Also, remember I'm 54, I see folks setting these up and taking them down in minutes! I'm going to have to call B.S. here too! At least my first few tries were in the 1/2 hour to 45 minute range... I know "practice...". Come on guys, my wife is convinced we could have paid for a nice BnB several times over!

I guess I'm going to have to meet up with/ chat with/ train with a few of you pro-verlanders to figure "shtuff" out.

So am I alone here? If so, maybe this roof-tent business isn't for me... I would LOVE to hear some of your rookie mistakes and pearls of wisdom gleaned from the hard knocks school of trial and error. Who knows, someone like me might benefit from the experiences of others. I never bought completely into the philosophy that I can only learn from my own mistakes... I'm pretty sure I can learn something from yours too!
.
Well, I hope it gets easier for you, Lee. I bet it will, so don't give up on RTTs quite yet.

I absolutely love mine, though after tons of research and climbing around, in, and under trailers and RTTs, chose to get a hard-shell pop up RTT, not a soft-side fold out like the Smittybilt. Works much better for my style of adventuring. Undo four latches and give it a shove, and it pops right up. Takes literally 2-3 minutes. Just about as easy to pack back up, too, and much easier and faster than the soft-sided folding RTTs.

I like my regular sliding ladder, too, much more than the telescoping ones. I'm not fond of the half step that is often created, nor the grit and sand that inevitably gets into the telescoping ladders.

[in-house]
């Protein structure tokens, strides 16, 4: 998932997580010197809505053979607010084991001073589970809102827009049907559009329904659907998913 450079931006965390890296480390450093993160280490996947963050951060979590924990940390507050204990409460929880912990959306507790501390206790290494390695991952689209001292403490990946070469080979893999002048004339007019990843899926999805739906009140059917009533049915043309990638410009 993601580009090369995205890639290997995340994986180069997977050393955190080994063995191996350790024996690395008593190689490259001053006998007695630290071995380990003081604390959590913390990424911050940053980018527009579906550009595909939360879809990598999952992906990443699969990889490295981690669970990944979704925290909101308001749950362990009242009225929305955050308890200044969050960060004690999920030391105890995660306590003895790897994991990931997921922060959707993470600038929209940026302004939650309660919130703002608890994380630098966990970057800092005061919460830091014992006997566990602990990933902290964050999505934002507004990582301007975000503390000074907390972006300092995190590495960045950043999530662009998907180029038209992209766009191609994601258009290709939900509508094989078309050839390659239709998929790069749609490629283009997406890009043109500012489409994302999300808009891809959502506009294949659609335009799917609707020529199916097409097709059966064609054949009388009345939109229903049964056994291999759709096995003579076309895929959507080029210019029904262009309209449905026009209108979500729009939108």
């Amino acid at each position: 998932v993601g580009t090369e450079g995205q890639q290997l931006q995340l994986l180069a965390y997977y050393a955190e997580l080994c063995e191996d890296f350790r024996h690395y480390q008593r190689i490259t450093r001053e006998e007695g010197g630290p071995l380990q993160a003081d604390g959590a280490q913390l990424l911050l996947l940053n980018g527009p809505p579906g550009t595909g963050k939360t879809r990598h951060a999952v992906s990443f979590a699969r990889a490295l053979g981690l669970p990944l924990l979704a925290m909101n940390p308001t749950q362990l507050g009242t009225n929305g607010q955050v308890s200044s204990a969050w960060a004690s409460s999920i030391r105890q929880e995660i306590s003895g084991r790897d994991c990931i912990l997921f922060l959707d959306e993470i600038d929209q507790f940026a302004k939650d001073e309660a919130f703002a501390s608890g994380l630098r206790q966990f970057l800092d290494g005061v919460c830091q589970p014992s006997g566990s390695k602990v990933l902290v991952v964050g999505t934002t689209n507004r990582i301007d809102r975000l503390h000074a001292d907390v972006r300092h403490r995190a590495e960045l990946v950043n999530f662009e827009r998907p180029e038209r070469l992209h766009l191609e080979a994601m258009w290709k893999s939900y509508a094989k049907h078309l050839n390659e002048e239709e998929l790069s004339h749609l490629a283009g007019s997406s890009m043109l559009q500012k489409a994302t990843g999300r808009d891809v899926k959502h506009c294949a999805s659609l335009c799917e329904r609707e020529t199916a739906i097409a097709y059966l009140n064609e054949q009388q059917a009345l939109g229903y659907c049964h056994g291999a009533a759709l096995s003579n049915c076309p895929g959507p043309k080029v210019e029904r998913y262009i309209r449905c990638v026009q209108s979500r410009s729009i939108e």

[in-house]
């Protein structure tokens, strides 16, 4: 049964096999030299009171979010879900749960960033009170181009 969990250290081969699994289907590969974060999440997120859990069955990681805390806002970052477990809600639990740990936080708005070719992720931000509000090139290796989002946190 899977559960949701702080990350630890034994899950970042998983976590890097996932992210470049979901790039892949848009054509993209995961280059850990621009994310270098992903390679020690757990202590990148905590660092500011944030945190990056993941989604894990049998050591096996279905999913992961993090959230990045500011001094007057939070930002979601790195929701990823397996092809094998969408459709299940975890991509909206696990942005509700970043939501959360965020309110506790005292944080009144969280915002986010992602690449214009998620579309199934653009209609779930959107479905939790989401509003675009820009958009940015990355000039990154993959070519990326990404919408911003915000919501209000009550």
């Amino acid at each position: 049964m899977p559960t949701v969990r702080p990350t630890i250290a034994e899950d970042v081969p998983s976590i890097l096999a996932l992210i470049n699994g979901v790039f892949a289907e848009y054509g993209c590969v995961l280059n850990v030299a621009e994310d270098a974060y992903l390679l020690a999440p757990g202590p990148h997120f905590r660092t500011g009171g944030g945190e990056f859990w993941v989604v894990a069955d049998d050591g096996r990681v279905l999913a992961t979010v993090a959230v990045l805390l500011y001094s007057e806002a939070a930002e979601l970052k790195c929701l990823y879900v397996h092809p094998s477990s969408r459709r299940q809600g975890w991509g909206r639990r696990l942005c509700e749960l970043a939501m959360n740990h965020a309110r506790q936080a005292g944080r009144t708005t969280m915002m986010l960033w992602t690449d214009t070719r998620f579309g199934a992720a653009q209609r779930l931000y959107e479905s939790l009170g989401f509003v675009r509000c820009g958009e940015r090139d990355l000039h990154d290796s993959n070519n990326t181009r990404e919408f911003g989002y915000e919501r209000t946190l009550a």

I'm in my late 60's, though active and energetic. Though I love the up and down of setting up camp, my trailer, the RTT, and big-assed awning, I intentionally chose the various elements for ease of use and quick set-up and tear-down. Took a lot longer years ago when I first started with the whole rig, though it's down to an easy going less-than-20-minutes to set up everything from the time I unhook the trailer to sit and have a beer under my awning.

I don't really have any rookie mistakes in regards to my RTT, though do in other areas, for sure.

I almost lost my trailer to a lake once, and that was after having plenty of experience with it all over America on long adventures.

I'd unhooked it, removed the safety chains, and started cranking the front up to level it...and she started rolling on her own towards the lake. It was full of gear, had a full water tank, rack and RTT, so much closer to its GVW of 3500lbs. No way was I going to be able to stop it.

Fortunately, it was slowed by some roots and stopped against a larger root, after not going too awful far. I about shit a brick as she was rolling, though, and had visions of half submerging the ass end of my van and trying to hook the trailer back up blind.

You can bet I no longer remove the safety chains now until I know it's level front to back, side to side, and is well chocked.